Narcissus & Echo

mount olympus · Ages 13+ · United States of America

world premiere
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June 16, 2017 certified reviewer

What I liked

Narcissus and Echo is a fantastically goofy and fast-paced musical performed by artists who perfectly understand the tone, velocity, and fun of their script and music. Elizabeth Lanier has written a densely goofy and poignant script, with songs that on the whole contribute to the plot and theme of the piece, and never bore. Obviously expertly directed (also by Ms. Lanier), the shows use of space, the fringe setting, and the energy of the audience is top-shelf fringe fun. The show understands its venue and its audience perfectly.
Ian Michael’s music and music direction, in addition to his presence as accompanist, are fantastic. The dude understands how to make a lot out of a little, and it beautifully bolsters a talented group of singers, and stitches Lanier’s lyrics seamlessly.
The cast is great. Like super great. Narcissus is played by Ben Horwitz, whose relentless energy and explosive choices never cease to surprise an audience and leave us wondering where all that energy and presence comes from. The character of Echo has Jetta Juriansz at the helm, who might be one of the most precise and hysterical funny women I’ve had the pleasure of seeing tackle scripted work. Her voice is stellar, and even in the last half of the show, when her dialogue is extremely limited due to plot, her abilities to communicate, to make us laugh and empathize, are not.
The ensemble is flawless, everyone is cast incredibly well. A highlight for me was the poignantly sharp and funny Jennifer Zheng, who plays Grace. Zheng takes a supporting ensemble character, with multiple layers and about as much Iago-esque ferocity as you’ll find in a fun campy musical. The ineffable James Ferrero plays the “blind” prophet Tiresias, and beautifully handles the ridiculous, flippant, wannabe hippy vibe Lanier has given him. This is another testament to Lanier’s writing, that each character in the ensemble says something important, matters, gets laughs, leaves an impression, and doesn’t impede the pace of a musical that lasts a mere fifty minutes and feels like twenty.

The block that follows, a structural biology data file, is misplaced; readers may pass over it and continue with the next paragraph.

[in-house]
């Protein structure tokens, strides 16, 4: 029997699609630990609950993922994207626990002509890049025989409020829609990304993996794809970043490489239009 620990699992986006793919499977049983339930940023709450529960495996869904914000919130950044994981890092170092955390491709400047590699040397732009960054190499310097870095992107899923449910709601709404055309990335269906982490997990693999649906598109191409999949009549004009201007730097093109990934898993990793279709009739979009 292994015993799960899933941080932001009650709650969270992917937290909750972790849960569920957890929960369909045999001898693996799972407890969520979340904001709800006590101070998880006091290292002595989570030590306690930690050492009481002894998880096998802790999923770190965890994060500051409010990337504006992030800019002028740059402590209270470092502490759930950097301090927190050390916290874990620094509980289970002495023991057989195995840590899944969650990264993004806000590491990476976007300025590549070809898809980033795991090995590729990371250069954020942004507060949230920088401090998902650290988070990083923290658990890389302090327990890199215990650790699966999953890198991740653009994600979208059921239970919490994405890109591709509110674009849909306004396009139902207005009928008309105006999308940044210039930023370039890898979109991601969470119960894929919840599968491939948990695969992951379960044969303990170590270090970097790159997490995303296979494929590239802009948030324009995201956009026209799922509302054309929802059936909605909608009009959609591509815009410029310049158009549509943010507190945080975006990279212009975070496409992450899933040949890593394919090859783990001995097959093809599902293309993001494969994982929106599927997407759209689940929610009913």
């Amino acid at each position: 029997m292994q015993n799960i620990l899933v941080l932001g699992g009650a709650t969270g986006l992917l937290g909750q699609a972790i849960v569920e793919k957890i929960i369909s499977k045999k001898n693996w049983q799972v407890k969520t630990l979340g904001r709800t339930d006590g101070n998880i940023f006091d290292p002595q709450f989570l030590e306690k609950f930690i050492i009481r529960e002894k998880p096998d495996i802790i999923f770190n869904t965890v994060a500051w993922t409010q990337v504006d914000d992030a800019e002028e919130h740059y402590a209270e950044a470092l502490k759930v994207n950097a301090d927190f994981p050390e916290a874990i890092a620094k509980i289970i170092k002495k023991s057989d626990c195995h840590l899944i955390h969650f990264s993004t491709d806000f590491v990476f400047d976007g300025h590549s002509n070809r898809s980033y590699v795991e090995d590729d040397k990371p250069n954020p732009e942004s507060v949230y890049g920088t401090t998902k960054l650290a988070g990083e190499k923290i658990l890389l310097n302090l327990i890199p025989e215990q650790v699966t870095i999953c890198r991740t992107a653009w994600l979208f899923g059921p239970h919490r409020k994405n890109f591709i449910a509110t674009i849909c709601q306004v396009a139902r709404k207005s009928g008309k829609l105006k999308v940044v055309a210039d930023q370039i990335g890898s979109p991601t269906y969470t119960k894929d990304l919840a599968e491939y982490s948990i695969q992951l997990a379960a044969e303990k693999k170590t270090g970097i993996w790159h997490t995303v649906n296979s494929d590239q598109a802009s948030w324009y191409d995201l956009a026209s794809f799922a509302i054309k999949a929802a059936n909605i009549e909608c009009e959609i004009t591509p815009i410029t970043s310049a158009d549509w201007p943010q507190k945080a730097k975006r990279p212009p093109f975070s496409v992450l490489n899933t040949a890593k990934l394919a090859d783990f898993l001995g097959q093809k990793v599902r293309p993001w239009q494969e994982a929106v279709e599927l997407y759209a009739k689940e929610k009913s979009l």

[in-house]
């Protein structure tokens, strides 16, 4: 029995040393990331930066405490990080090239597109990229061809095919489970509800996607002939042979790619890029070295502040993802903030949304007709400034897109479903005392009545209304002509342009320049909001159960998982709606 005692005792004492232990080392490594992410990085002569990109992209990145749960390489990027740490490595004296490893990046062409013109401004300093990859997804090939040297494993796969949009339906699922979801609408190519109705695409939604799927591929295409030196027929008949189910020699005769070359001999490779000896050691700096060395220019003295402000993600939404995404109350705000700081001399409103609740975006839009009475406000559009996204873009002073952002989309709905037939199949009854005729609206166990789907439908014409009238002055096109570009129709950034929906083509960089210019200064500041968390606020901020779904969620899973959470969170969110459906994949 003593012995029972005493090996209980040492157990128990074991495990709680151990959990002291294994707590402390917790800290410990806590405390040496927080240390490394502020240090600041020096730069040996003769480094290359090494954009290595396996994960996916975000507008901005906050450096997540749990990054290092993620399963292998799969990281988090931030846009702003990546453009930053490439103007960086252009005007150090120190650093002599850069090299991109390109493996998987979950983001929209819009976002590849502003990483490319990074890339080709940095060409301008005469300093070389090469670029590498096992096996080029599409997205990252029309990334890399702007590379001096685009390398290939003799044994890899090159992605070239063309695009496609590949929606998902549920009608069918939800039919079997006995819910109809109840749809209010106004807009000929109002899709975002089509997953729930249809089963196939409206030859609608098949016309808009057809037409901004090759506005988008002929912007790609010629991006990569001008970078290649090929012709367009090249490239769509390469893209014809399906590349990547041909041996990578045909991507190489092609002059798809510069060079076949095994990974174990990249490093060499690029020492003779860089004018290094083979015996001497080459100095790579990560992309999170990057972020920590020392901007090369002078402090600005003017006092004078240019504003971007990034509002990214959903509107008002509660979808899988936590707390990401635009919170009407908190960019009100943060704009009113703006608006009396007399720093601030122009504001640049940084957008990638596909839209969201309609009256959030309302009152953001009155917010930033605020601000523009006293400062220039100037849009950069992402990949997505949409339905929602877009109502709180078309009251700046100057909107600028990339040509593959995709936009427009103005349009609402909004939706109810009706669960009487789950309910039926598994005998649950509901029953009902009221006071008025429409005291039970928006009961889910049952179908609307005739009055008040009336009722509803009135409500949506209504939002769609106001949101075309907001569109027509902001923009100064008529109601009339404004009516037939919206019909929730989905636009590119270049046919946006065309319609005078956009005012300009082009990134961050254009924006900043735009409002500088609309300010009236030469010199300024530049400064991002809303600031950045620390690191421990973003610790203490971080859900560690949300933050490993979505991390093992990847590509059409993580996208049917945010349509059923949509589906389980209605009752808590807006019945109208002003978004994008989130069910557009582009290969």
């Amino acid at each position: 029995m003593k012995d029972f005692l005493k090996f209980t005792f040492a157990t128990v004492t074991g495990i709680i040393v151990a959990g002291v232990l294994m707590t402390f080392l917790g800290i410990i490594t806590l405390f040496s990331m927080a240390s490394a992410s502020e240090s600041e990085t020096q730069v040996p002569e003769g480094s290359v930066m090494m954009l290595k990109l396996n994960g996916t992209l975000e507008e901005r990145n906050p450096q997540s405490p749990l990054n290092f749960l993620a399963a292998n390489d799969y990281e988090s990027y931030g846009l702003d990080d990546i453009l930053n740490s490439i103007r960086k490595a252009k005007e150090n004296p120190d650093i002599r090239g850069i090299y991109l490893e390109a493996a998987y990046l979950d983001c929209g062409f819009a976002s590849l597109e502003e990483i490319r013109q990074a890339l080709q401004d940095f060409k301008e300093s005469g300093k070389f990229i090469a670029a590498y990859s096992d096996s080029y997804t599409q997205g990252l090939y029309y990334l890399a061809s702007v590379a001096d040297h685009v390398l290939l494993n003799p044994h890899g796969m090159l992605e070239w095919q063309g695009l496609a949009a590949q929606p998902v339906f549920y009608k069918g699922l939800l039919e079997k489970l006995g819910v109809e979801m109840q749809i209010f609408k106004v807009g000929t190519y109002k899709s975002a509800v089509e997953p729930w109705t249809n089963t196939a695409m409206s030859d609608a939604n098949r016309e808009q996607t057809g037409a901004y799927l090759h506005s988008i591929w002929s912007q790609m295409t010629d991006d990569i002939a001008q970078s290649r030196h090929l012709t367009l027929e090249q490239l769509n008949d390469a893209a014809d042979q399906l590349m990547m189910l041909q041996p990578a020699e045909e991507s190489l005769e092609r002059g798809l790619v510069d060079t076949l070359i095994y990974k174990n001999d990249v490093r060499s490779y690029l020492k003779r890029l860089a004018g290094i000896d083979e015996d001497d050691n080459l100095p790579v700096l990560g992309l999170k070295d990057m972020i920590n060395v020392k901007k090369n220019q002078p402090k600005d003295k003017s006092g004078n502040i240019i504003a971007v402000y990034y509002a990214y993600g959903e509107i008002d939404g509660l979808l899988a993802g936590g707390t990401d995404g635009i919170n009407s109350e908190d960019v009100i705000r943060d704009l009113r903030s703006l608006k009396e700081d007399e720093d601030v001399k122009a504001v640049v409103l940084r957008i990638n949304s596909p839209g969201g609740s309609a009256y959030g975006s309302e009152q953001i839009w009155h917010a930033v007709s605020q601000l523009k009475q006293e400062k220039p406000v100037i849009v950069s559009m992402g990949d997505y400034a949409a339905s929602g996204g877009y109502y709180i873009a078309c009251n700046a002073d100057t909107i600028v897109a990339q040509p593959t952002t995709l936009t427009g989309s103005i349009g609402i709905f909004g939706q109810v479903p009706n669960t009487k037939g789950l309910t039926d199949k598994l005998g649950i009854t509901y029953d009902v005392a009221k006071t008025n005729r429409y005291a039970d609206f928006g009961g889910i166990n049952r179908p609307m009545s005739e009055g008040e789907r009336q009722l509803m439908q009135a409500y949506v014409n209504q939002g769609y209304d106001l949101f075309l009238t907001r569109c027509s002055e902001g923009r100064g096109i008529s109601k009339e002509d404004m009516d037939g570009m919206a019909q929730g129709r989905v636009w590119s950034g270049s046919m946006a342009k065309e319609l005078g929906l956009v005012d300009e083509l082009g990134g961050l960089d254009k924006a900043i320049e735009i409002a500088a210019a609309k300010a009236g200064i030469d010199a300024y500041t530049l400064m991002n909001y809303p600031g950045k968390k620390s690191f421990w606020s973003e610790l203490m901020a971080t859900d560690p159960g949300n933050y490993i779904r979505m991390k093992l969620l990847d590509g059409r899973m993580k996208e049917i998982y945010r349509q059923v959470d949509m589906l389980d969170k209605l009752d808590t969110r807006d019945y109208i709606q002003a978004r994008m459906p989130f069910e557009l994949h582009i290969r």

Narcissus & Echo takes a wretchedly sad topic, mixes it with Greek Mythology, and stretches and pulls at it with a deft, witty hand. And, if we listen, it can also leave us learning more about ourselves and how we play our parts in the world.

What I didn't like

There isn’t much to dislike. There are a couple of campy songs that divert the flow of the story momentarily, but they earn their place by making us laugh and showing off some very talented ensemble members,

My overall impression

This is a fantastic fringe offering, and you should fight someone to get a ticket. Because it will certainly continue to sell out.

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